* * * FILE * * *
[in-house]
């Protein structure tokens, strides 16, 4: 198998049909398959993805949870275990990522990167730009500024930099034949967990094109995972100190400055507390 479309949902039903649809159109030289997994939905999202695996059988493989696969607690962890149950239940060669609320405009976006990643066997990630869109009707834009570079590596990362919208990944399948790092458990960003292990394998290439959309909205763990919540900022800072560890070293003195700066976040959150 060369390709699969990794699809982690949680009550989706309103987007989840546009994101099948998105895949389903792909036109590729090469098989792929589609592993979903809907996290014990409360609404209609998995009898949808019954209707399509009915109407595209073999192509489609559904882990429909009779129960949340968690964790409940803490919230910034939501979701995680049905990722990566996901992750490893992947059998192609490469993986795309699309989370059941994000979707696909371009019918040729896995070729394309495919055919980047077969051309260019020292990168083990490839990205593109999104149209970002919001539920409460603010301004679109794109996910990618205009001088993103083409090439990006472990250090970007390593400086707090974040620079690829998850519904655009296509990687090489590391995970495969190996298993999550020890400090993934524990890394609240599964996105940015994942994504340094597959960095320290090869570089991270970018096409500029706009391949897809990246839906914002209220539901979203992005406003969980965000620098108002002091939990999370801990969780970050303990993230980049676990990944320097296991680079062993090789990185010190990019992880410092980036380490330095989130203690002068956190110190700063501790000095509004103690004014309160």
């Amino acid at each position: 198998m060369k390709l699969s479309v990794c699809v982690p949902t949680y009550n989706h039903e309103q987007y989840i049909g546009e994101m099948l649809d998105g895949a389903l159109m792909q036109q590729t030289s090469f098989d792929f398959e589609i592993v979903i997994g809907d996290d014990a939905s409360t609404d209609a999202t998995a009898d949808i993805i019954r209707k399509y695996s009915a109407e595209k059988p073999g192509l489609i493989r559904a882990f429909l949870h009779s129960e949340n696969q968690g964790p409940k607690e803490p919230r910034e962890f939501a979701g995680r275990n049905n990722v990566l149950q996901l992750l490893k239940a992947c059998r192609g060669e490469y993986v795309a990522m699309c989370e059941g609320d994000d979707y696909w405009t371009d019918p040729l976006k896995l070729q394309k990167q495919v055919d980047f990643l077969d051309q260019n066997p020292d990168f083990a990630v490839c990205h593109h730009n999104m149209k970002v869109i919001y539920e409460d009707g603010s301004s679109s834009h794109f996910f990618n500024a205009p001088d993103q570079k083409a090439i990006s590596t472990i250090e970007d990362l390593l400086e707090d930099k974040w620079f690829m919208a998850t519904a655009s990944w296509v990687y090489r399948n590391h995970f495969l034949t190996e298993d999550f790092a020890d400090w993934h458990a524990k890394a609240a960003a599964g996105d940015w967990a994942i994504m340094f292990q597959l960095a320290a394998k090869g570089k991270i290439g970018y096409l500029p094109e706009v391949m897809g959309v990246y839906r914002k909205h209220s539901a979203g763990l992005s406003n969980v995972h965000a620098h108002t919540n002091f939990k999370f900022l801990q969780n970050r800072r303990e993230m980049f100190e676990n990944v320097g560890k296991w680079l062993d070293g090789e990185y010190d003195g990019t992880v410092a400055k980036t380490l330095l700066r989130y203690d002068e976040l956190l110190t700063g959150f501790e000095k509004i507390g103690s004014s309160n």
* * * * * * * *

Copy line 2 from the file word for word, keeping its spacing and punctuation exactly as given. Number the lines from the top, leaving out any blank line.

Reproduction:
């Protein structure tokens, strides 16, 4: 198998049909398959993805949870275990990522990167730009500024930099034949967990094109995972100190400055507390 479309949902039903649809159109030289997994939905999202695996059988493989696969607690962890149950239940060669609320405009976006990643066997990630869109009707834009570079590596990362919208990944399948790092458990960003292990394998290439959309909205763990919540900022800072560890070293003195700066976040959150 060369390709699969990794699809982690949680009550989706309103987007989840546009994101099948998105895949389903792909036109590729090469098989792929589609592993979903809907996290014990409360609404209609998995009898949808019954209707399509009915109407595209073999192509489609559904882990429909009779129960949340968690964790409940803490919230910034939501979701995680049905990722990566996901992750490893992947059998192609490469993986795309699309989370059941994000979707696909371009019918040729896995070729394309495919055919980047077969051309260019020292990168083990490839990205593109999104149209970002919001539920409460603010301004679109794109996910990618205009001088993103083409090439990006472990250090970007390593400086707090974040620079690829998850519904655009296509990687090489590391995970495969190996298993999550020890400090993934524990890394609240599964996105940015994942994504340094597959960095320290090869570089991270970018096409500029706009391949897809990246839906914002209220539901979203992005406003969980965000620098108002002091939990999370801990969780970050303990993230980049676990990944320097296991680079062993090789990185010190990019992880410092980036380490330095989130203690002068956190110190700063501790000095509004103690004014309160």